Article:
West central Michigan tree fruit regional report – May 19, 2015

The roller coaster ride of weather continues in west central Michigan.

Crop stage and growing degree days (GDD)

Apples are nearing petal fall. At this time it appears fruit are setting, but you are wise to be a bit cautious with your apple thinning this year. Extended cold and rainy weather during the peak bloom period on the Ridge could lead to poor pollination and fertilization.

Growth stages from the MSU Clarksville Research Center as of May 18, 2015, as examined by Dan Platte, assistant farm manager:

Apples

  • Empire - Kings up to 5 millimeters
  • Honeycrisp - Very late bloom (rag tag) kings up to 5 millimeters
  • Jonagold - Very late bloom (rag tag) kings up to 7 millimeters
  • Red Delicious - Very late bloom (rag tag) kings up to 5 millimeters
  • Gala - Very late bloom (rag tag) kings up to 5 millimeters

Tart cherries

  • Montmorency and Balaton - Petal fall/very early shuck split

Apricot - 0.25-0.5 inch green fruit

Pluots - Pea-sized fruit

Benton sweet cherries

  • In “protected culture” - Green fruit 0.5 inches or better
  • In “unprotected culture” - 0.25-0.5 inch green fruit

Peaches - Petal fall

Apple scab

Lesions from the very first apple scab infection on April 19 began showing up on minimally managed trees Saturday, May 9. Michigan State University Extension advises growers to look on spur leaves or the first or second true leaf on early developing varieties. A very light rain event moved across the Ridge areas this morning, May 19, and single digit spore numbers were found. This will most likely not turn into an infection as dry weather is supposed to move in for several days.

Fire blight

On May 16 and 17, very warm temperatures and rainy conditions, along with bloom still present, created another infection risk for blossom blight for susceptible apple cultivars. This included all mid- and late-season varieties. Cooler conditions are expected to move in for the remainder of the week and bloom will finish, which will be the end of blossom blight risk for 2015. Symptoms from the first blossom blight infections on May 7, 8 and 9 could begin expression as early as Friday, May 22.

Apogee use for shoot growth and blossom blight management

Now is the time on the Ridge to add Apogee in the tank to help with shoot growth management and maybe more importantly this year, with fire blight. Here are a few reminders about Apogee use:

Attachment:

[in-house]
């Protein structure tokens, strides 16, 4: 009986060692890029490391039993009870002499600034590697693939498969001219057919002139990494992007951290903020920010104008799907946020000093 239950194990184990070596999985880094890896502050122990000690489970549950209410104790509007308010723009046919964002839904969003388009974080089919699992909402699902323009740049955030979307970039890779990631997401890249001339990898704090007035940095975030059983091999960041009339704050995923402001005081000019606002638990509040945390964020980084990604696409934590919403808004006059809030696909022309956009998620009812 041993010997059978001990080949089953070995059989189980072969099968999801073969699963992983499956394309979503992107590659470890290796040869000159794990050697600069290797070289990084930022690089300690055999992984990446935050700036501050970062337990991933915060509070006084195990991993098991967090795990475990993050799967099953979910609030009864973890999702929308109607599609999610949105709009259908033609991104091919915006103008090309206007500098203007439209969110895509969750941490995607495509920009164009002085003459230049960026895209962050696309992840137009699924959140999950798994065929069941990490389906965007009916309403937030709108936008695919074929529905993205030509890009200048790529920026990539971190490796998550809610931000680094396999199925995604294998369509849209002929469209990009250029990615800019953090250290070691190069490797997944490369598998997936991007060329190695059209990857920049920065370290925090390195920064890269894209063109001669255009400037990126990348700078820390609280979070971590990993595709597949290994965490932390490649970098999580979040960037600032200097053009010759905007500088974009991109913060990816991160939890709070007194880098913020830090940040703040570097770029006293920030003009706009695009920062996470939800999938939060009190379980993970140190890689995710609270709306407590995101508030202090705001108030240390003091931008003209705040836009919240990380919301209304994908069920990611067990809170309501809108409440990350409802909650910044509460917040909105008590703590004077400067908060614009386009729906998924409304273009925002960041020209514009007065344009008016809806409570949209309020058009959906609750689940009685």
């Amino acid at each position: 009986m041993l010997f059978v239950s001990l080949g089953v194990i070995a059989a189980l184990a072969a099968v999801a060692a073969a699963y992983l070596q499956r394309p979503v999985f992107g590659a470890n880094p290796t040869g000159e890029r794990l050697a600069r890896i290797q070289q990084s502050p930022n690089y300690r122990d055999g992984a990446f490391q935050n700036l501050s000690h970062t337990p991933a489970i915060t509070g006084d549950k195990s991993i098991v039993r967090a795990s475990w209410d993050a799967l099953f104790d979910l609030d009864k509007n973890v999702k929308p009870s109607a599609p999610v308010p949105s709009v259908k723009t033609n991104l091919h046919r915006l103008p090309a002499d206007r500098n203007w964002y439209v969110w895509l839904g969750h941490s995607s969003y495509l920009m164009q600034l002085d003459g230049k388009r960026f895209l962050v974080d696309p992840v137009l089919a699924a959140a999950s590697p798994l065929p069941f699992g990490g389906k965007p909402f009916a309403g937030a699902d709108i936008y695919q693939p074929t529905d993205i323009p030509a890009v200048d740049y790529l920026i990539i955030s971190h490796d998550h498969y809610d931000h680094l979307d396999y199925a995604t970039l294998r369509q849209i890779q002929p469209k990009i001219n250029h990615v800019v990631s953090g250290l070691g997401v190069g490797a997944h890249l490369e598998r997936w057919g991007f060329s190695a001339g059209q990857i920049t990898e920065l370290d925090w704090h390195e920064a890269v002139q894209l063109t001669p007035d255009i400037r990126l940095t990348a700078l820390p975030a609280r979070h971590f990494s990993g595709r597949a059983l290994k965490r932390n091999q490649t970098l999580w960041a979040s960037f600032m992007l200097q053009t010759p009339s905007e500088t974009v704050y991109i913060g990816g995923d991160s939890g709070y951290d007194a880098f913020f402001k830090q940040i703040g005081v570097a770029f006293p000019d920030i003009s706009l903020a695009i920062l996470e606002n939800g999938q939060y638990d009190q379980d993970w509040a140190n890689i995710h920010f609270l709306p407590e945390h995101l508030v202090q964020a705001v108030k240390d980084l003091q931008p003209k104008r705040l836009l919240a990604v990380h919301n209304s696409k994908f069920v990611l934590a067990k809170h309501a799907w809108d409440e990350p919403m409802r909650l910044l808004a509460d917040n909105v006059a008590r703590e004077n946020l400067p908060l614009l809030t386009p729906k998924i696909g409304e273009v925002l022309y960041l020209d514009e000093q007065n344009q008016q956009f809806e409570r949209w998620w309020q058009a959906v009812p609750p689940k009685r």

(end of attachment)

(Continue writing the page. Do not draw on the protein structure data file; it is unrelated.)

• Surfactants. With Apogee, it is recommended that a surfactant (Regulaid, LI-700, etc.) be used at a rate of 1 pint per 100 gallons to assure good wetting and coverage.
  • Water conditioning. If your water is hard and contains 500 ppm or greater calcium, the effect of Apogee will be reduced. Adding ammonium sulfate with Apogee is recommended for our hard well water.
  • Foliar nutrient spray interactions. The Apogee label recommends that foliar nutrient sprays should not be tank-mixed with Apogee. This warning is especially true for calcium chloride and other calcium-containing products. In the presence of calcium, Apogee will precipitate in the tank, clog nozzles and screens and reduce tree response. If you are using calcium chloride sprays, residues left on the leaves may reduce the effectiveness of later Apogee applications.

Powdery mildew

Powdery mildew is just beginning to be seen in unmanaged apples. The warmer periods this spring will favor mildew establishment. Scouts should be looking carefully for mildew.

Tree fruit insects

With apples nearing the end of bloom, it’s time to start thinking about your petal fall insecticide cover spray. Be sure your neighbors’ bees are removed before you apply any insecticides. There have been initial reports of rosy apple aphid egg hatch. Obliquebanded leafroller larvae can be found in various sizes, but overall numbers appear to be very low across the region.

Oriental fruit moth began flying a bit earlier than usual this year and a regional biofix was set for May 6. At the end of Monday, May 18, we have accumulated 200 GDD 45, indicating the need for first cover sprays in stone fruits for oriental fruit moth to prevent flagging of shoot tips. Mating disruption should be set for this pest and traps should be up with lures in them.

Codling moth flight began over the weekend as expected. Problem blocks are reporting very high flight numbers. Mating disruption needs to be up if you are using it.

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